Personhood measure heading back to ballot
The third time a charm?
The Colorado Statesman
Fresh off a thumping at the polls in Mississippi, supporters of a constitutional amendment that would legally define a fertilized egg as a person are back for a third try with Colorado voters.
On Monday, Arvada-based Personhood USA unveiled a measure that’s been substantially rewritten from ballot initiatives Colorado voters shot down by wide margins in the last two general elections.
Under the new version, backers say, only certain kinds of birth control would be illegal — the so-called “abortion pill” RU486 would be outlawed but not the more commonly taken birth-control pill, Personhood backers said — and, under most circumstances, miscarriages would be above the law.
The rewritten measure would still ban abortion in cases of rape and incest, stating the prohibition like this: “No innocent child created through rape or incest shall be killed for the crime of his or her father.”
The proposal’s sponsors said the more detailed language might prevent opponents from fielding “lies and scare tactics” against the measure and keep the debate focused on the more fundamental question about when life begins.
The last two times personhood was on the Colorado ballot, said Personhood USA co-founder Keith Mason at a Capitol press conference on Monday, it was subject to withering attacks from Planned Parenthood, which he termed “the largest and wealthiest abortion provider in the United States”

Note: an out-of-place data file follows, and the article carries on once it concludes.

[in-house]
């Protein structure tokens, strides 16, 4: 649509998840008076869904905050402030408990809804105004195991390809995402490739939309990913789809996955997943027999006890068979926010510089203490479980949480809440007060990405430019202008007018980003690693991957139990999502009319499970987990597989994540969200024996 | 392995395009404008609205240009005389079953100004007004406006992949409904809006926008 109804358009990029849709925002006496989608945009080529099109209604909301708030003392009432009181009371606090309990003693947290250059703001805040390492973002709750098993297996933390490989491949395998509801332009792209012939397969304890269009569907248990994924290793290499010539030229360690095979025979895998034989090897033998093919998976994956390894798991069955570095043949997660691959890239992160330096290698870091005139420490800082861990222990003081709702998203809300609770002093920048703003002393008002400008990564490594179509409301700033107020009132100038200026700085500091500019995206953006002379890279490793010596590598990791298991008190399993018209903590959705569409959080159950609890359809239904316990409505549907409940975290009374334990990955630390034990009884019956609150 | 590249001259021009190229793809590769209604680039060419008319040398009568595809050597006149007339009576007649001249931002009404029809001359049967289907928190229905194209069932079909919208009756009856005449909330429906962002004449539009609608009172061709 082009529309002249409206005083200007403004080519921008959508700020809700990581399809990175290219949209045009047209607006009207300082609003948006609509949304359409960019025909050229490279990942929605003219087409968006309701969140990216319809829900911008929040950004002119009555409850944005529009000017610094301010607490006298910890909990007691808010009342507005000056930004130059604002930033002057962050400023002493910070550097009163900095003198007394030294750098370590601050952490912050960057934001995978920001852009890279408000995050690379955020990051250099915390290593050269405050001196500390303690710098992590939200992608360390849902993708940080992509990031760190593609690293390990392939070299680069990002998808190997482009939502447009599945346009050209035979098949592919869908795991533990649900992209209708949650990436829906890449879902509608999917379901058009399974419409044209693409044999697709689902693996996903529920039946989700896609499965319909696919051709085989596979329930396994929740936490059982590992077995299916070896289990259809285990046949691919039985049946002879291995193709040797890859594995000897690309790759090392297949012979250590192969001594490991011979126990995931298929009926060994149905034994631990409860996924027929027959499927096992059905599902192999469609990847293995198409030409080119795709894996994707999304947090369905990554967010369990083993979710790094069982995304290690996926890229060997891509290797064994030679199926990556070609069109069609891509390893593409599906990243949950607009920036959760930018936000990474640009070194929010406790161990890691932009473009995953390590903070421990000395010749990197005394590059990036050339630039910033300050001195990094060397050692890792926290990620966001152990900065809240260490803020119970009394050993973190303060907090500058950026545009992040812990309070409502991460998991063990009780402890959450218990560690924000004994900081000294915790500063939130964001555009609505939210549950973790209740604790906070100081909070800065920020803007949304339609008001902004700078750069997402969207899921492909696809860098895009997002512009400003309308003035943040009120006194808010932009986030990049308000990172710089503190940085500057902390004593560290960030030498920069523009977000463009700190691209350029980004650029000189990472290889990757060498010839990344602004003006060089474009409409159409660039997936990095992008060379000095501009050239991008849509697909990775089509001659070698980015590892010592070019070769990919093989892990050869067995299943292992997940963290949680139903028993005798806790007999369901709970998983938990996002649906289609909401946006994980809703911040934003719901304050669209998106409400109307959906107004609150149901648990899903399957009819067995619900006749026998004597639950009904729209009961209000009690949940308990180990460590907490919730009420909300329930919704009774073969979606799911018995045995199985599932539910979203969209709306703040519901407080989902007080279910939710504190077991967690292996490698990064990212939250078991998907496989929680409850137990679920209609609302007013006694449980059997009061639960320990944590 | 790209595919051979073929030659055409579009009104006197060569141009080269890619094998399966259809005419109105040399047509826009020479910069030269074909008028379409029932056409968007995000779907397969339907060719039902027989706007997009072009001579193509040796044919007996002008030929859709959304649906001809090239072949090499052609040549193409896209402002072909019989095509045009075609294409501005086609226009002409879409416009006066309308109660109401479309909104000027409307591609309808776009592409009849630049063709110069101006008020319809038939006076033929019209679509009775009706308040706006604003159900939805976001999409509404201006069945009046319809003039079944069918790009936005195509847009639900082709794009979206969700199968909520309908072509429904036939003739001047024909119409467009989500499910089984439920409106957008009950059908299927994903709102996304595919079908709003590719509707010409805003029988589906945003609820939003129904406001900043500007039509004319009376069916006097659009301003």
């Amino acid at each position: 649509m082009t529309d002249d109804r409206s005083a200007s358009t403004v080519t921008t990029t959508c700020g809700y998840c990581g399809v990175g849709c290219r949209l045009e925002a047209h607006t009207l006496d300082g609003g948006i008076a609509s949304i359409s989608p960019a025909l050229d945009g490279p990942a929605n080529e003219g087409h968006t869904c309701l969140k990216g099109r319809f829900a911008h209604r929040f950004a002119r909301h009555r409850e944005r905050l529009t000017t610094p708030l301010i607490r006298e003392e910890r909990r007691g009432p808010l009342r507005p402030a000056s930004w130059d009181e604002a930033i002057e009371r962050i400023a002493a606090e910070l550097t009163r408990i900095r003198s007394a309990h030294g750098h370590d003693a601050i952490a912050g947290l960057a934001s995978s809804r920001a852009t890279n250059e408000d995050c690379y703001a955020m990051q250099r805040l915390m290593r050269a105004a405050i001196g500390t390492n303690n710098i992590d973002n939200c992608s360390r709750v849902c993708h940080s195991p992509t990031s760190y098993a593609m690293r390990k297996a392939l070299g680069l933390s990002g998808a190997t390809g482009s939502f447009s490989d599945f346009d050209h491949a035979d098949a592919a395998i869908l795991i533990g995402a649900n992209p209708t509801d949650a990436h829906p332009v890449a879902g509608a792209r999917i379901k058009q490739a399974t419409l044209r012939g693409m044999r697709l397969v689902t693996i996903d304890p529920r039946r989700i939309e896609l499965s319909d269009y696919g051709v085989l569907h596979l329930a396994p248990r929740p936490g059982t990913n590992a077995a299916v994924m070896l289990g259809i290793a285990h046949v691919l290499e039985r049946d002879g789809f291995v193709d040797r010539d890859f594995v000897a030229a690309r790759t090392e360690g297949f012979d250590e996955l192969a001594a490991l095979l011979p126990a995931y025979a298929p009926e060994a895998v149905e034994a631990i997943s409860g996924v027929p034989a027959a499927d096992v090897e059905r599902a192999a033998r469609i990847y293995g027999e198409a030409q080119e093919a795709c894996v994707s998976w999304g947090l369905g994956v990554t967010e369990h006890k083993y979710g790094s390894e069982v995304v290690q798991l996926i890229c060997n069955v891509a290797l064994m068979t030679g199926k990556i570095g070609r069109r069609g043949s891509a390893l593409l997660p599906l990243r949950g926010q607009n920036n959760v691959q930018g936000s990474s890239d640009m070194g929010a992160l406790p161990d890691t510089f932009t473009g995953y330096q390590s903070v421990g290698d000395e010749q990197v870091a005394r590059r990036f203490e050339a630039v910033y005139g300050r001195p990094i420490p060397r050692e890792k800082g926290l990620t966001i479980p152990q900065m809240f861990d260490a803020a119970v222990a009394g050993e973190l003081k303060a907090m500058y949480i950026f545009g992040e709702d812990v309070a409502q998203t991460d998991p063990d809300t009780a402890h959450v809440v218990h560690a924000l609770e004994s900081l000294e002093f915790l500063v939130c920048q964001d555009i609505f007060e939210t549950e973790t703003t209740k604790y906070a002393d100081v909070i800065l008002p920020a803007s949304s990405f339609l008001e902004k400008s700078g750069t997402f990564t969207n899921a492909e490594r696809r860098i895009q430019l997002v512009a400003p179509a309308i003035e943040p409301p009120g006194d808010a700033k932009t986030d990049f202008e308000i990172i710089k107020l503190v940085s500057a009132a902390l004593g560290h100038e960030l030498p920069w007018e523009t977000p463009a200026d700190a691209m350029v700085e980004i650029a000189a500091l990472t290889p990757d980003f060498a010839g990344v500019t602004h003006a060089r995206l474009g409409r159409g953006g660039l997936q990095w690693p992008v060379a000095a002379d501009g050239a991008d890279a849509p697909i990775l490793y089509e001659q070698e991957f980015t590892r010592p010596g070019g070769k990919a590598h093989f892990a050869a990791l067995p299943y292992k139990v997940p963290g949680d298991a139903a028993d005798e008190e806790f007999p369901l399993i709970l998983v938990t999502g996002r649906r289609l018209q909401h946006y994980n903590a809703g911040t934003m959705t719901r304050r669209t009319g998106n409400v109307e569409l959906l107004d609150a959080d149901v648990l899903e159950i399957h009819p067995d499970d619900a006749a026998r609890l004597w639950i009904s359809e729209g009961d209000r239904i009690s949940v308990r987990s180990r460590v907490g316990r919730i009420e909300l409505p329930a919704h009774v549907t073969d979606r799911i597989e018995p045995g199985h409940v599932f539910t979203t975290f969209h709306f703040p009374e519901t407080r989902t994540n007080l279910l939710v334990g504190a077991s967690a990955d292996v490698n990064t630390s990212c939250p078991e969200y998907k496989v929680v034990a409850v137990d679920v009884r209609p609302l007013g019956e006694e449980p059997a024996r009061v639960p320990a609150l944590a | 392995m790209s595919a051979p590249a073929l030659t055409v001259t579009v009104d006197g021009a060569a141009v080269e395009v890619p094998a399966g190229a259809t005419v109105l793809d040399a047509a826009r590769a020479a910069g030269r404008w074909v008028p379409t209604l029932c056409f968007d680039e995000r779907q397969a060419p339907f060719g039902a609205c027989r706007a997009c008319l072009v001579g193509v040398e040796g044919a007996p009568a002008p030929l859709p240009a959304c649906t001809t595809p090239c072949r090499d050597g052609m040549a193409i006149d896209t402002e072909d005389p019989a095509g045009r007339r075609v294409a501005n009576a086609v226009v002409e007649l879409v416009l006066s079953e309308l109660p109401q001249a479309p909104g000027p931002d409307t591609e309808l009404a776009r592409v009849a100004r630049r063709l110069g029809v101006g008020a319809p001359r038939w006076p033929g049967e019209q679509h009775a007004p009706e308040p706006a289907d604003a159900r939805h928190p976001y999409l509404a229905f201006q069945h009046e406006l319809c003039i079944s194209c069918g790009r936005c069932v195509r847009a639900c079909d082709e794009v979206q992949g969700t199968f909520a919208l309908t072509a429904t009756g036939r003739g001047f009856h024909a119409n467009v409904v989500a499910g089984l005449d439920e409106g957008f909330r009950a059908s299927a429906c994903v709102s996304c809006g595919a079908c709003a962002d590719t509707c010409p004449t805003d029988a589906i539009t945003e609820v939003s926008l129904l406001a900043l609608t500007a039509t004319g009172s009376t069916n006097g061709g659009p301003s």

But not this time, Mason predicted. “The new personhood language prevents those falsehoods by making it absolutely clear what the amendment can and cannot do, while still protecting every child from his or her earliest stages,” he said.
Old foes weren’t buying it.
The president of Planned Parenthood of the Rocky Mountains said she was confident Colorado voters won’t get fooled — again — by the revamped measure.
“Colorado voters spoke loud and clear in the 2008 and 2010 elections when they voted down the so called ‘personhood’ amendments by a 3-to-1 margin each time,” said local Planned Parenthood CEO Vicki Cowart on Monday. “No means no, yet Personhood USA and Personhood Colorado continue to ignore the wishes of Colorado voters. Planned Parenthood of the Rocky Mountains will, for the third time since 2008, work with our over 90 coalition partners to educate Colorado voters about this initiative which aims to ban abortion in all circumstances.”
A Democratic state lawmaker — the only licensed physician in the Legislature — said the amendment’s backers weren’t being straight with voters.